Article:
South Sudan’s Women: Building the World’s Newest Nation
At a D.C. conference South Sudan women help develop solutions for challenges facing their new nation. By Swanee Hunt.
Seven women from seven states in South Sudan arrived in Washington, D.C., on Sunday night—just five months after their country had become the world’s newest nation. They came carrying much more than their luggage. They were carrying a vision.
South Sudan’s women played a vital role in the founding of their country. During the war, they fought in the bush. They reached out to the women on the other side. With no other place to meet, they gathered under trees beside the river and started the dialogue that would form the basis for the peace. Some of them negotiated the agreement that ended the war. And women cast the majority of votes in both the election (60 percent) and the referendum for a nonviolent split from Sudan (52 percent).
Monday and Tuesday, they rolled up their sleeves and got to work on their next challenge. The delegation of South Sudanese women began crafting their messages regarding national priorities, to be presented at the International Engagement Conference (IEC) on Wednesday and Thursday.
This strategy session was part of the Gender Symposium co-hosted by U.N. Women and the Institute for Inclusive Security, in collaboration with the governments of South Sudan and the U.S. The purpose of the symposium was to make sure women’s voices are heard by the 500 attendees of the IEC, and that the women were poised for maximum impact.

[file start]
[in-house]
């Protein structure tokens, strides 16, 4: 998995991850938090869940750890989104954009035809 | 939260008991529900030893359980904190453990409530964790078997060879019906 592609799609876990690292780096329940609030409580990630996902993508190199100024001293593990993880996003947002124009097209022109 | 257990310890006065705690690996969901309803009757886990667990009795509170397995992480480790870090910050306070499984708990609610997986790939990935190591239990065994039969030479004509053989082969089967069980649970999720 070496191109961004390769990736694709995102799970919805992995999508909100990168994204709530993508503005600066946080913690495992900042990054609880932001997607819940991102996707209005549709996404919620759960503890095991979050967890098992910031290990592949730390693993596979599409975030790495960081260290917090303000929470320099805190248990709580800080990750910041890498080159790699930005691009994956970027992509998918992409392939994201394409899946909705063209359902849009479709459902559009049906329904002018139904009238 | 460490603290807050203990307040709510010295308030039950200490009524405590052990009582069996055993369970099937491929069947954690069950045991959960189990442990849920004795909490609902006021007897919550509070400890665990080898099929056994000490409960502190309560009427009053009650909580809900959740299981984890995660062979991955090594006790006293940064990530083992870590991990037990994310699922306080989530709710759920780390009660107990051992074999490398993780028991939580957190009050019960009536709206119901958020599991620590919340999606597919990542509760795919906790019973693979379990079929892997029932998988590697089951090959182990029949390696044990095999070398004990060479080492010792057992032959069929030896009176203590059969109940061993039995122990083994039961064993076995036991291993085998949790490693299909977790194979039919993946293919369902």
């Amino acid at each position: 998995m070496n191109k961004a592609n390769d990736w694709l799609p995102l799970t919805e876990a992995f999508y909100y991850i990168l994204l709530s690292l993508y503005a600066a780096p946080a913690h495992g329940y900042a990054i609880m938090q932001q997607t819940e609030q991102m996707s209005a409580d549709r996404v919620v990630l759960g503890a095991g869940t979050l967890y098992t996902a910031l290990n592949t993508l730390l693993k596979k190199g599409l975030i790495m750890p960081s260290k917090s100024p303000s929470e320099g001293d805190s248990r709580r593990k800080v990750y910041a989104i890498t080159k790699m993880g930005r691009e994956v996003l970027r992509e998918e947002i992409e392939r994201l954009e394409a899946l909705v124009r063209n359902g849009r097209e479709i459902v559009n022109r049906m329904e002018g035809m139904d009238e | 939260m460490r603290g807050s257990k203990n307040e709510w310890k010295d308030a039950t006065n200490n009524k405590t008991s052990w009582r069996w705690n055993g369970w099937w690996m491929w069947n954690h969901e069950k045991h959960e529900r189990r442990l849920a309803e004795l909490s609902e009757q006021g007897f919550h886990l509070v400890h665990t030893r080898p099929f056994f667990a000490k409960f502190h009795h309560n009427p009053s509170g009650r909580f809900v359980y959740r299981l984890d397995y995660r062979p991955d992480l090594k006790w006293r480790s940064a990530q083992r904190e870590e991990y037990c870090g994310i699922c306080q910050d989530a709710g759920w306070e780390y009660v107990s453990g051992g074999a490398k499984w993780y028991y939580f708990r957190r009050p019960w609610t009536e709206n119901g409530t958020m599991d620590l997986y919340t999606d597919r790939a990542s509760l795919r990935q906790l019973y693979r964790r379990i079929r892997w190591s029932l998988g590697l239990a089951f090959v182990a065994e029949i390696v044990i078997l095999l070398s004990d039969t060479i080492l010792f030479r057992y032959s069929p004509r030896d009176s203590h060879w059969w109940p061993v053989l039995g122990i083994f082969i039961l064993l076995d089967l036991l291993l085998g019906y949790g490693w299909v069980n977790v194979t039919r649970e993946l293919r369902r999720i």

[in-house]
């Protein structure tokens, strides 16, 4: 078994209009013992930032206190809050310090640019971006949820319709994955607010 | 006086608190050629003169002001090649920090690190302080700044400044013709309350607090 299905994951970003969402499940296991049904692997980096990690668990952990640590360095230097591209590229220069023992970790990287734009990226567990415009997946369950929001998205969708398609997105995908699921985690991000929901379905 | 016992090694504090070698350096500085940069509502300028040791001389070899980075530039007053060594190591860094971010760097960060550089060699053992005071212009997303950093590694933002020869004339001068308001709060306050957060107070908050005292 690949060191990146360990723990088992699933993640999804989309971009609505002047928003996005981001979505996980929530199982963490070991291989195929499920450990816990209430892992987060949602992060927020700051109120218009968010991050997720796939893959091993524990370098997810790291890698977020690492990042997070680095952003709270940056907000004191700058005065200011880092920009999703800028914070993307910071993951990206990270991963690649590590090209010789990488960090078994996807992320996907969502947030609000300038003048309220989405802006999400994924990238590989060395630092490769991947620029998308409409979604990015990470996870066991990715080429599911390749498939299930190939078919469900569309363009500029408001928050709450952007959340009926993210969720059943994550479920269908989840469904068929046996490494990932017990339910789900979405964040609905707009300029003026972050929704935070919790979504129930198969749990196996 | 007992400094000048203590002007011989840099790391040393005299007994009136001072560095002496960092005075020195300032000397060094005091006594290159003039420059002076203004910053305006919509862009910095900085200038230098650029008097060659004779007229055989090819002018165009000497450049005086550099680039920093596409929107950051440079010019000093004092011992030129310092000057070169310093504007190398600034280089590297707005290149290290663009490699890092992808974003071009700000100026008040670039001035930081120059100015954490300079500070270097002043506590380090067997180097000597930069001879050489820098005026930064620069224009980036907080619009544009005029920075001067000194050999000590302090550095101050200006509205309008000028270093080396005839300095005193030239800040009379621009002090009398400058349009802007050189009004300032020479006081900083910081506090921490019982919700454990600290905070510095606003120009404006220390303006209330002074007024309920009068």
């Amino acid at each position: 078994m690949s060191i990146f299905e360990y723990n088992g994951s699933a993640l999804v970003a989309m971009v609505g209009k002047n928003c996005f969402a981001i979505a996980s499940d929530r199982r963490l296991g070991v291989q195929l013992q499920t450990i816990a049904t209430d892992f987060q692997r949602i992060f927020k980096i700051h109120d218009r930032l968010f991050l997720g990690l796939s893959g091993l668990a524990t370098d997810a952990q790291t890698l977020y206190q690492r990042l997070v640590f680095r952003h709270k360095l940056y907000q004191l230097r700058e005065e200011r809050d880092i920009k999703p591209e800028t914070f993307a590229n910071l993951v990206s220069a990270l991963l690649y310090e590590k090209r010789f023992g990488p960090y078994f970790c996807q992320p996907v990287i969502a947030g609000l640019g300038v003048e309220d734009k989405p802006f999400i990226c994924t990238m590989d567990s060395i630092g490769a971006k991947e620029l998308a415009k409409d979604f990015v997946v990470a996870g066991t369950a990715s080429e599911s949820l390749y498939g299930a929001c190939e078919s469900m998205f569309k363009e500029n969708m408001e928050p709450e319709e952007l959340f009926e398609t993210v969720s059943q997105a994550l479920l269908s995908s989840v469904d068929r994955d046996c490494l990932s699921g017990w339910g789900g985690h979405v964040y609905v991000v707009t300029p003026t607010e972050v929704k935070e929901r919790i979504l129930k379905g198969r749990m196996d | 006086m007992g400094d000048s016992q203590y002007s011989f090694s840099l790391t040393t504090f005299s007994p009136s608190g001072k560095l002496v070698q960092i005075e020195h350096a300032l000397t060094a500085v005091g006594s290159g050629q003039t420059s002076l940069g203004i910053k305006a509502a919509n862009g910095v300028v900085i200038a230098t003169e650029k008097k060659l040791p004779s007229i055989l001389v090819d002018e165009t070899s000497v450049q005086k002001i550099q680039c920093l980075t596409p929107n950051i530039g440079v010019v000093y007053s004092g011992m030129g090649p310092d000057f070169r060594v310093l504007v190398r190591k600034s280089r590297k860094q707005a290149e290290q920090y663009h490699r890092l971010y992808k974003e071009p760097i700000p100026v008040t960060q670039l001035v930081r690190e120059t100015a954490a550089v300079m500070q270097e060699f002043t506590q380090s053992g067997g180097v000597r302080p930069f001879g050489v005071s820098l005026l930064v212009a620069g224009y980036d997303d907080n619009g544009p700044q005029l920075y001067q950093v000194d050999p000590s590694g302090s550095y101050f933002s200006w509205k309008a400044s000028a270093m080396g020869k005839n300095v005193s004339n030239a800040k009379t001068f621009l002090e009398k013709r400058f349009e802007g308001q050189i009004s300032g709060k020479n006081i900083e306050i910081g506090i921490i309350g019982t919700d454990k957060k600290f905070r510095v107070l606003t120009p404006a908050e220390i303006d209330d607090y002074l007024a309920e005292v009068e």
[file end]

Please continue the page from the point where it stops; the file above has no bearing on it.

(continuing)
The International Engagement Conference is pivotal for the new nation, because it marks the first time since South Sudan’s independence that the global community has gathered to discuss the country’s development. South Sudan is defining how it will manage petroleum revenues, deliver services like health care and education, attract foreign investors, and strengthen the private sector.
For once, women didn’t have to fight to get in the door. At previous conferences, including the Afghanistan meeting in Bonn, Germany, last week, women had to push hard to get a seat at the table. This week, the U.S. government, acting as the host, issued an official pass to each of the South Sudanese women. The women were given a speaking slot on opening day—in fact just before Robert Zoellick, president of the World Bank Group.
Dr. Pricilla Nyangyang Makuac, South Sudan’s deputy minister of Gender, Child, and Social Welfare, and a member of the Women Waging Peace Network (part of the Institute for Inclusive Security), joined the working session Tuesday. She framed the importance of the women’s contributions to the IEC: “Its women who fought for independence. It’s our country. We made it. Now, when it’s time for South Sudan to tell the world, ‘Here we are’…women need to be there. In this development plan, we should be able to see ourselves.”
At 3 p.m. Tuesday, the women emerged with clearly-defined solutions for the formidable challenges facing their country. They prioritized four steps that, if taken, would put the rest of the development plan on a fast track: